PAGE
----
In a post from last week, Amy Campbell lists the results of her unofficial survey of legal marketers' favorite books their profession. The list contains the usual suspects -- David Maister, et al. -- and got me thinking about the whole topic of books.
I have my own list of favorite books. However, there are also a lot of books that I think are vastly overrated. And, there are some amazing books that are completely ignored, and that simply sink beneath the surface without a ripple.
The overrated books frequently suffer from what I call the "One Big Idea" symdrome. In this scenario, someone writes a book that basically boils down to one concept. Malcolm Gladwell's book The Tipping Point is a perfect example. It's got one idea in it. Granted, it's a really interesting idea, and not unimportant, but it doesn't really help me that much with my work. However, the marketers' Campbell surveyed listed it as their number one business book. This is nuts.
What's going on here is a kind of positioning. The book has an idea that captures people's imaginations, and Gladwell shrewdly has marketed the daylights out of it. He has a blog, does a lot of speaking and lecturing (like at the Legal Marketing Association annual conference) and has built a nice business around his ideas. That is admirable. But is it the basis for making his book the single most important resource for legal marketers? No. No way.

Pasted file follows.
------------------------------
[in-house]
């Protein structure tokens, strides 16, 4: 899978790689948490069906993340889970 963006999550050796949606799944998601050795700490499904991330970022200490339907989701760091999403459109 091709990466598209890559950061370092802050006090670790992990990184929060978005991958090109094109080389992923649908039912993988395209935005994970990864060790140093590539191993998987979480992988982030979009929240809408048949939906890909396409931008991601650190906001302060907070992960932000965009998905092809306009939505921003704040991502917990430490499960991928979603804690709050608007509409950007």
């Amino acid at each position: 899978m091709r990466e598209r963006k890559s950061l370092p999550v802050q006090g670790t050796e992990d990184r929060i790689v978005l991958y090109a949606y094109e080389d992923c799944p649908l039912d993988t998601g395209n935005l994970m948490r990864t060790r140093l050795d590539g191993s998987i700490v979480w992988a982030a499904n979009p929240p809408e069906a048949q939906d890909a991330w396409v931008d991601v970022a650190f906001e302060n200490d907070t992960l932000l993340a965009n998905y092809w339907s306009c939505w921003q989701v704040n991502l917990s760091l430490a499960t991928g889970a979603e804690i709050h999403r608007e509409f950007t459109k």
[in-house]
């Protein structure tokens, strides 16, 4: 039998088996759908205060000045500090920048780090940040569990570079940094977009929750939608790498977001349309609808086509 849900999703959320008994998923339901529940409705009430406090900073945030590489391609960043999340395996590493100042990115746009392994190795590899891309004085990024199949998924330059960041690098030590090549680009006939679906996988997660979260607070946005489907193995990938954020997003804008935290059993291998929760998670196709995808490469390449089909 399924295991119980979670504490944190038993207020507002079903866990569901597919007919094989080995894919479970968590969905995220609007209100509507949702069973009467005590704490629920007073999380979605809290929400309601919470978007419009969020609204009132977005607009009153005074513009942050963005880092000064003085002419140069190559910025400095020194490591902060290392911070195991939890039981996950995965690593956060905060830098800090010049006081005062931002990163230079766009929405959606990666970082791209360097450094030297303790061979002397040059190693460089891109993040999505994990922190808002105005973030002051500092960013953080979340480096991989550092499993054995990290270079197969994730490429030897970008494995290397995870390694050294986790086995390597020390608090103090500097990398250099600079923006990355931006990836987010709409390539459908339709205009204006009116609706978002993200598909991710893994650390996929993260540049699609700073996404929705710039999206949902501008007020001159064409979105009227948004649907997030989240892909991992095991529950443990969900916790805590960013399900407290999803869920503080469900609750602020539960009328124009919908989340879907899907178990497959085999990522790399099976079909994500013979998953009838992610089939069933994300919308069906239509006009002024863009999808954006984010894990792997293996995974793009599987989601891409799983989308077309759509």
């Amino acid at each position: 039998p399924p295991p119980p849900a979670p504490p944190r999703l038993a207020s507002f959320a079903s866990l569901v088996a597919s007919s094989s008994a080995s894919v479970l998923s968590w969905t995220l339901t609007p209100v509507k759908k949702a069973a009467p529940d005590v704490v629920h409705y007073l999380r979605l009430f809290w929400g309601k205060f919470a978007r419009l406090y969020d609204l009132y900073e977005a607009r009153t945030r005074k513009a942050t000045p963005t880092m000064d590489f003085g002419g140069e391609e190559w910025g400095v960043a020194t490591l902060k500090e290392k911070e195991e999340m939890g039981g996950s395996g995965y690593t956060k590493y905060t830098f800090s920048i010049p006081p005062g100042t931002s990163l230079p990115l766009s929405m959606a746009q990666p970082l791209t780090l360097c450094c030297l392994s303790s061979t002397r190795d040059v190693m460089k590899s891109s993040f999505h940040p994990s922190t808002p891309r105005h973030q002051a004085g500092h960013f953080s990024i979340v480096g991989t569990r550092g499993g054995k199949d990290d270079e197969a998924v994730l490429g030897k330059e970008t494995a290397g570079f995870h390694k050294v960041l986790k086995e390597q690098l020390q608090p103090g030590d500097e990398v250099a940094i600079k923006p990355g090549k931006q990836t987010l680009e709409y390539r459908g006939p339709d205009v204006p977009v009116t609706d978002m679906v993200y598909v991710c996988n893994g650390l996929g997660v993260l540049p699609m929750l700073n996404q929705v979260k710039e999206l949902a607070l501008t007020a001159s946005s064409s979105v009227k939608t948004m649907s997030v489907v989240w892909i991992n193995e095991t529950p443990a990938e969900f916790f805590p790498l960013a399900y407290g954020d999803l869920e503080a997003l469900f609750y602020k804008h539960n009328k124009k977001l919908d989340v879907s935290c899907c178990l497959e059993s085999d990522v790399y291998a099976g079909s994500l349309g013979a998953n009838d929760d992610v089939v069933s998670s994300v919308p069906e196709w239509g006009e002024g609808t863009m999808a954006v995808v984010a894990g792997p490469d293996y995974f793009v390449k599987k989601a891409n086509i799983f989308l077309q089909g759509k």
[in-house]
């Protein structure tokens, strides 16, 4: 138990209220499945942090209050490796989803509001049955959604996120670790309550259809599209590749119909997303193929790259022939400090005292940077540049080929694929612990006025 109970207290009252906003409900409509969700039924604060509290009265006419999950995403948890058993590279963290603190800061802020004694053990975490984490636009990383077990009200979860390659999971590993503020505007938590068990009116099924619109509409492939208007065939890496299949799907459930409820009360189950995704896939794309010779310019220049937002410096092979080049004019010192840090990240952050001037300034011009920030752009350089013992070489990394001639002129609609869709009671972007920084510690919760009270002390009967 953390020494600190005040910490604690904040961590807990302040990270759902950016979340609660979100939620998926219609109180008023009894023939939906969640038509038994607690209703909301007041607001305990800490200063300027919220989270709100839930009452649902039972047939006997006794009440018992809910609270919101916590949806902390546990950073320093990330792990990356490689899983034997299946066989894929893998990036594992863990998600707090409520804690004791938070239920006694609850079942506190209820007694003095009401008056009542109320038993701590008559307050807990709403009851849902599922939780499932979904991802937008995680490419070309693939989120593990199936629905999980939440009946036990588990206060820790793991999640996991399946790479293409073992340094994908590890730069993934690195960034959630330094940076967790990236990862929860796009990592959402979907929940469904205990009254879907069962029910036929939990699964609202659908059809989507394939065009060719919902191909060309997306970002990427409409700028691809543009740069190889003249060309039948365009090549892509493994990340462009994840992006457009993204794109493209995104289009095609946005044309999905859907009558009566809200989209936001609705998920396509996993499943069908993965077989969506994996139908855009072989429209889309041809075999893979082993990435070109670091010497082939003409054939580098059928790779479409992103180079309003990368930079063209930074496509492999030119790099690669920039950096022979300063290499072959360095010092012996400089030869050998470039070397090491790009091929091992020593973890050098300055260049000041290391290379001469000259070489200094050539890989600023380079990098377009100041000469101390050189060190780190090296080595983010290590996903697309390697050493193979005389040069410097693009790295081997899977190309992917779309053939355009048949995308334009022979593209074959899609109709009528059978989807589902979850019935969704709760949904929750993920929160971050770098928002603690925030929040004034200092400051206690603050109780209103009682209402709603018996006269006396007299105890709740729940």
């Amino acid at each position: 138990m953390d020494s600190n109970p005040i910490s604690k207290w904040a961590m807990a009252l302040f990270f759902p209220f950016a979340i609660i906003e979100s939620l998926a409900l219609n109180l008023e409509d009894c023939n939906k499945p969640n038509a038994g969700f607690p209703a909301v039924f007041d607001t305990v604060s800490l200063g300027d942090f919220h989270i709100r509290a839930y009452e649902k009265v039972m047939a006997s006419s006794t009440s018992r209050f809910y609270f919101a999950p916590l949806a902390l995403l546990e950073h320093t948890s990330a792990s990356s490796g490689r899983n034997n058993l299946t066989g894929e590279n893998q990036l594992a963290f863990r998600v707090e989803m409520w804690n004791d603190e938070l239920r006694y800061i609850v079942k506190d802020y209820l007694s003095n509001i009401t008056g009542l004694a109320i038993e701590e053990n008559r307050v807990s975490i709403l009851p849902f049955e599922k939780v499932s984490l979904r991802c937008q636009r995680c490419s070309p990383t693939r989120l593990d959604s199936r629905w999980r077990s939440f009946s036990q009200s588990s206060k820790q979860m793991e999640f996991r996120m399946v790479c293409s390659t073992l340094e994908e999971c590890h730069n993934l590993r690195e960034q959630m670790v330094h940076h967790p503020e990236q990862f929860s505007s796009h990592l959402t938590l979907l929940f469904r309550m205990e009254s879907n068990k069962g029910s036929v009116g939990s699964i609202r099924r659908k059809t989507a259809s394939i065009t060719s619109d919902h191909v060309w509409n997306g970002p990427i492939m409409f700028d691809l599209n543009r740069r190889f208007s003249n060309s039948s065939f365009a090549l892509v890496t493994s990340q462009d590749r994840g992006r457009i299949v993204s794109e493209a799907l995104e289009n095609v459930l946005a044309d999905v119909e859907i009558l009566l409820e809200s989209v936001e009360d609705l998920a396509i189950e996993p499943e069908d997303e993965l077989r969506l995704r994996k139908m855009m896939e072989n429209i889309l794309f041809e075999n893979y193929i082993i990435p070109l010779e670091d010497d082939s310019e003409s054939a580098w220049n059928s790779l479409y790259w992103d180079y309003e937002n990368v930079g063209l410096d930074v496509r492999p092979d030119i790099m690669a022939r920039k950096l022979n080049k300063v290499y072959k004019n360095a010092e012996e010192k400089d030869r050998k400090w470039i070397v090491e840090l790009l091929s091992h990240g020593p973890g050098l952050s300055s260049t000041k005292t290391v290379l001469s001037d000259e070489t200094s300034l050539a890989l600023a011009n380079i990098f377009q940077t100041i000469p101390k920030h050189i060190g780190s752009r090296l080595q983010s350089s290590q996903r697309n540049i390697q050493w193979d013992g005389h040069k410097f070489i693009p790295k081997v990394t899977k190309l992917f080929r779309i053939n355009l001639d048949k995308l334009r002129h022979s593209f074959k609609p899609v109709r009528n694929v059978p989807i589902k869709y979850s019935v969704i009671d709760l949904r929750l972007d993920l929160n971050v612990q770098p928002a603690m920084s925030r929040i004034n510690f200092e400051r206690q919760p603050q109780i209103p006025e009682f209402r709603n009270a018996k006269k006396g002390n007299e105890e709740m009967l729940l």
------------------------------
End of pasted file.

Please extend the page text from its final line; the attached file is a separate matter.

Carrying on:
So what books do I prefer/recommend? Well, my favorites tend to have a couple of traits. First, they are NOT about legal marketing. Let's face it folks, the best strategists and marketers in the history of commerce are not in legal marketing. Except, maybe, for David Maister. They're writing about business in general. And rather than having One Big Idea, they tend to have done an enormous amount of research, or have a lot of experience, and they use that as the basis for their writing.
As an example, one of my favorites is Mahan Khalsa's book Let's Get Real or Let's Not Play. This is a book about business development for consulting firms. It doesn't have One Big Idea. What it does have is a detailed, fairly hard-nosed analysis of the entire process of discussing a project with a prospect, with a particular emphasis on the discussion of price. Khalsa breaks it down into components, and is relentless about the idea that the consultant needs to keep checking with the client, all the way along the process, to insure that he doesn't misunderstand what the client wants or needs.
It's a terrific book, primarly because it's so specific and factual. Khalsa has obviously been there and done that, and it shows.